The 100 days between Memorial Day and Labor Day are often the deadliest for teenage drivers. Statistics indicate that after the summer draws to a close, fatal accidents involving young motorists tend to decrease. While this happens for a number of reasons, driving hazards never really go away completely.
According to mental health experts, the human brain continues to grow and develop during adolescence. While your teenage driver is likely turning into a responsible adult, brain growth can make adolescents forgetful. Accordingly, you may want to regularly remind the young driver in your family about staying safe on the road. Here are some tips:
Distracted driving is never acceptable
Smartphones are everywhere these days. While there is nothing inherently wrong with logging onto Facebook, Instagram or Snapchat when sitting on the couch, doing so behind the wheel can be deadly. As such, you may need to help your teenage driver learn to stash electronic devices until he or she is no longer driving.
Inclement weather is on its way
Even experienced drivers sometimes have a difficult time transitioning from summer to winter. While the dog days of summer may seem to drag on forever, inclement weather is on its way. Therefore, think about using autumn to prepare your teenage driver for safely navigating icy roadways. Also, equip your young one’s vehicle with an emergency kit in case he or she becomes stranded during a storm.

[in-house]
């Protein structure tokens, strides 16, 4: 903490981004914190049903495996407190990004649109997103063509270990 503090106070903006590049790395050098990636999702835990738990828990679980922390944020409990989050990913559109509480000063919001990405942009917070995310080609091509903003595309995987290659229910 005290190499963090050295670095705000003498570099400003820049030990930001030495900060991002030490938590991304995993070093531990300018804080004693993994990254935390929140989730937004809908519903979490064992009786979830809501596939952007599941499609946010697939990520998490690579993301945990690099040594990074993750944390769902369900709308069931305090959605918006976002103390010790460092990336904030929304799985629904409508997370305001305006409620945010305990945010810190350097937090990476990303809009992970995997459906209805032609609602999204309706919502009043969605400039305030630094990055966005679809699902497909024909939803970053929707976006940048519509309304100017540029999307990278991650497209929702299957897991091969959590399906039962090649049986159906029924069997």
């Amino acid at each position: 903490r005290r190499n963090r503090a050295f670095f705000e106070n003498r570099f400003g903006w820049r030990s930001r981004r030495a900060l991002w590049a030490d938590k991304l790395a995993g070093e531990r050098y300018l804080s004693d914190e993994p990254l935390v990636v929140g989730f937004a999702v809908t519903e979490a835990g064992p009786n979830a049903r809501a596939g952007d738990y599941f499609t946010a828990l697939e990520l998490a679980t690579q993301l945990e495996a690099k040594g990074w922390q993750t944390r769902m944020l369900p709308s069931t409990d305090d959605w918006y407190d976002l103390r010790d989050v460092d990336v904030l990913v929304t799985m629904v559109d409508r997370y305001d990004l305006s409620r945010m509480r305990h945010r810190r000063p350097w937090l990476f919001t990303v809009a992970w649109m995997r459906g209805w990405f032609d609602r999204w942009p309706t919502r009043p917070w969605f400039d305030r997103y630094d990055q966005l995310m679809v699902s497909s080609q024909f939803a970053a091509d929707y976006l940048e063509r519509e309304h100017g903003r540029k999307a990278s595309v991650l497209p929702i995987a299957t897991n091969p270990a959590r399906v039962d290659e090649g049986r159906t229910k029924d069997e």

Excessive speed is a recipe for disaster
You may remember the sense of invincibility that often accompanies adolescence. Still, when teenage drivers exceed posted limits, they put their lives in jeopardy. As a parent, you have an opportunity to set a good example. If you always obey speed limits, there is a better chance your young driver will as well.
When summer concludes and school starts, both teenagers and parents often feel busier than ever. Nonetheless, using the days and weeks after Labor Day to remind your teenage driver to stay safe behind the wheel is a smart idea.